Greetings from the Burgh. I’m Clarissa, Payday Associate Editor, filling in for Mike who’s out because of Pittsburgh’s rampant pollution. If you want to help him out, send Payday a donation today. Or, if you can’t, follow Payday on Twitter or Facebook.
Mission Hospital Workers Win Monumental Union Drive — Final Count 965 to 411
In the largest union victory in the South since 2008, nearly 1,800 Asheville, North Carolina nurses defeated union-busting law firms and finally unionized. The nurses from Mission Hospital will be represented by National Nurses United. From The Intercept:
HCA fiercely fought the union effort, as The Intercept reported in May, bringing in a phalanx of union-busting firms to intimidate nurses into voting no.[…]The final vote count, at 965 to 411, was a landslide in favor of the union.
“We could not be more proud of the unity, the perseverance, and the patient advocacy and dedication of the Mission RNs to their patients, their colleagues, and their community,” said NNU and NNOC Executive Director Bonnie Castillo, RN, in a statement. “At a time when nurses are in a daily battle with the deadly fight for their patients and their own lives in the era of COVID-19, they have demonstrated incomparable courage and resilience that is an inspiration to all of us.”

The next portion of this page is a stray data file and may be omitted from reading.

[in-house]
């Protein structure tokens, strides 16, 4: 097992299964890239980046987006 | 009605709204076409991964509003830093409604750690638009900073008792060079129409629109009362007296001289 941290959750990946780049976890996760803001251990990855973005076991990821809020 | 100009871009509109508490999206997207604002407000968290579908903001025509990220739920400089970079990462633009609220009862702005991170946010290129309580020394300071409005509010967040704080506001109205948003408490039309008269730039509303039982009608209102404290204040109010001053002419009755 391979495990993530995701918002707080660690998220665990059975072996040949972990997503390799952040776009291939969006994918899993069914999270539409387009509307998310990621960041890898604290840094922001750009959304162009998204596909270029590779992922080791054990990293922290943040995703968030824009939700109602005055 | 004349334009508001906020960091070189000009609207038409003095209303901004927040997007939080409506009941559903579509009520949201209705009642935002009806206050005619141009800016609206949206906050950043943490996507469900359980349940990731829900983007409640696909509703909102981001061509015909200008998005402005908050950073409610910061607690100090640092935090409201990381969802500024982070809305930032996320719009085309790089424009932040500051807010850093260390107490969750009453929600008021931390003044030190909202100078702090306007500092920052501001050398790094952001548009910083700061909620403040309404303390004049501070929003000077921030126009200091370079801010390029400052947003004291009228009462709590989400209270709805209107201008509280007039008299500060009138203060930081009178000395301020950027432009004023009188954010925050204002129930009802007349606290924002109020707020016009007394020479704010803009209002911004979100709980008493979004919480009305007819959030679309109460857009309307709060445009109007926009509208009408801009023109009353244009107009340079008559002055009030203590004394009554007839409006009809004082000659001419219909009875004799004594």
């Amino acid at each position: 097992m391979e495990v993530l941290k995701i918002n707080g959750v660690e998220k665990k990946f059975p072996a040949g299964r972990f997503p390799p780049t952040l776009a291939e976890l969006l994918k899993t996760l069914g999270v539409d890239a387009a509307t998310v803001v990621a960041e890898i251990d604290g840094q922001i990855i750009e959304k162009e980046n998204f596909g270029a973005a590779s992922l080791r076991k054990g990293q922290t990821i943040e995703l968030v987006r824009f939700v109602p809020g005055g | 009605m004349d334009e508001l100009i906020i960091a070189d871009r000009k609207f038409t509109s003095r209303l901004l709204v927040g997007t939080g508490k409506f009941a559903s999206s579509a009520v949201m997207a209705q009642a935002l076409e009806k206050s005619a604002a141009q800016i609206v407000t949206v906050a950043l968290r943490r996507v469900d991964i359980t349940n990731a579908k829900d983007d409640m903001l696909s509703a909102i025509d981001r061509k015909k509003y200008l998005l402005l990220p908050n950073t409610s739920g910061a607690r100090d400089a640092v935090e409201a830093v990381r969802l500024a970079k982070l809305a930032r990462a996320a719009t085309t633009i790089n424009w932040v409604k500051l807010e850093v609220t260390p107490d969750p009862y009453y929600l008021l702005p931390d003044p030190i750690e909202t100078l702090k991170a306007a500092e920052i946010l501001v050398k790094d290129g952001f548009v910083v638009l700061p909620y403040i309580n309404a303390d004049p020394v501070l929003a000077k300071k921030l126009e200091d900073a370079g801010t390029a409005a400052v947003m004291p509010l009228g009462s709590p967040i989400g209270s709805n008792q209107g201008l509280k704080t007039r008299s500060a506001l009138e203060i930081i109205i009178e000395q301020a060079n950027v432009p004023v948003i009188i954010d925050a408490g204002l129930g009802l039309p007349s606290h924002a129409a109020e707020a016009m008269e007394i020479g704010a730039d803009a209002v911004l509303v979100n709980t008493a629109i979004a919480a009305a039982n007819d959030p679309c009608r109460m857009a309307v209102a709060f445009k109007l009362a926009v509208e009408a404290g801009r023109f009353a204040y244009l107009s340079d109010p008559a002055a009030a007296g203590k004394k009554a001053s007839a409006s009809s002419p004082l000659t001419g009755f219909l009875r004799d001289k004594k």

Illinois Library Workers Unionize After Death of Security Guard
Librarians and librarian staff in Oak Lawn, Illinois have made it official: they intend to unionize. The nearly 80 full- and part-time employees are seeking representation from AFSCME Council 31, citing the death of a security guard from COVID-19 as well as the library board’s rush to re-open as reasons for unionizing. The Patch.com reports:
“By coming together in our union, library employees will have a strong voice in the decision that affect us,” library assistant Eric Guzman said in a statement. “Unfortunately we’ve seen management rush to reopen in this pandemic without enough attention to safety, along with cuts to staff and the programs that library patrons care about. We want to speak up for ourselves and for the services we provide to the community.”
An open letter to library employees began hitting mailboxes over the weekend, containing union cards. Employees eligible for unionization, including, full-time salaried librarians, associates and assistants as well as part-time hourly employees and pages, are being encouraged to sign the cards, which will be submitted to the Illinois Labor Relations Board for recognition.”
3,800 GE Workers Vote No By 87% On Contract Proposal Setting Stage For Strike
Increasingly, it looks like GE workers in Louisville, who voted last month to authorize a strike by a margin of 99% last month, may do so.
GE’s most recent contract proposal didn’t go over well with its workers as 87% voted it down. While the offer included a wage increase of $15.50 an hour from $14 (among other benefits), it was not enough. Grace Schneider from the Louisville Courier writes:
Both [“Dino” Driskell, the union president] and [company spokesperson Julie Wood] cited the COVID-19 crisis as an aggravating factor. Wood said that “this year has been full of change and volatility as a result of COVID-19. The long-lasting impact on our economy and our business is still uncertain.”